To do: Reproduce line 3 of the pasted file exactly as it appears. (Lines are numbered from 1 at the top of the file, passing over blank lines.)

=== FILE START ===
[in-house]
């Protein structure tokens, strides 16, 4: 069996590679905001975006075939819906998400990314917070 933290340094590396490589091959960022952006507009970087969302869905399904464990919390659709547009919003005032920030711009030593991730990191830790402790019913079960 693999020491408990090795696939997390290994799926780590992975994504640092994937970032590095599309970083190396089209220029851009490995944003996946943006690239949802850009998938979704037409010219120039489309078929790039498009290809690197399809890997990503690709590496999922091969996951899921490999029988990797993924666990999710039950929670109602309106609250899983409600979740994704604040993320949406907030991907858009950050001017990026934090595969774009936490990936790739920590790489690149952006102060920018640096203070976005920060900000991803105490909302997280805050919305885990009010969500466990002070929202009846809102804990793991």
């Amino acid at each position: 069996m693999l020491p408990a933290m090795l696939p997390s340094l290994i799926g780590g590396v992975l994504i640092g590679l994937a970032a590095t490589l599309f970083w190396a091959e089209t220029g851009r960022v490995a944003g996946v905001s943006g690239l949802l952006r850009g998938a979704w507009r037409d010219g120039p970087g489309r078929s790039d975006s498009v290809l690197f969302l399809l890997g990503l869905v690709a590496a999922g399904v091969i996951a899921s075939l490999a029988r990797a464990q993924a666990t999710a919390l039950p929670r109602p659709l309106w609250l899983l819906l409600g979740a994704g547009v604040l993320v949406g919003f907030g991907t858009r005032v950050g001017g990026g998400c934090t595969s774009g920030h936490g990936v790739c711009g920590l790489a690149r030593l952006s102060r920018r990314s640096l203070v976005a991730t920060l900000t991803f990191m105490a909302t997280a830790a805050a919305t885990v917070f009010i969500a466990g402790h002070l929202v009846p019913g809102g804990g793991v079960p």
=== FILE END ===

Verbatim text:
């Amino acid at each position: 069996m693999l020491p408990a933290m090795l696939p997390s340094l290994i799926g780590g590396v992975l994504i640092g590679l994937a970032a590095t490589l599309f970083w190396a091959e089209t220029g851009r960022v490995a944003g996946v905001s943006g690239l949802l952006r850009g998938a979704w507009r037409d010219g120039p970087g489309r078929s790039d975006s498009v290809l690197f969302l399809l890997g990503l869905v690709a590496a999922g399904v091969i996951a899921s075939l490999a029988r990797a464990q993924a666990t999710a919390l039950p929670r109602p659709l309106w609250l899983l819906l409600g979740a994704g547009v604040l993320v949406g919003f907030g991907t858009r005032v950050g001017g990026g998400c934090t595969s774009g920030h936490g990936v790739c711009g920590l790489a690149r030593l952006s102060r920018r990314s640096l203070v976005a991730t920060l900000t991803f990191m105490a909302t997280a830790a805050a919305t885990v917070f009010i969500a466990g402790h002070l929202v009846p019913g809102g804990g793991v079960p």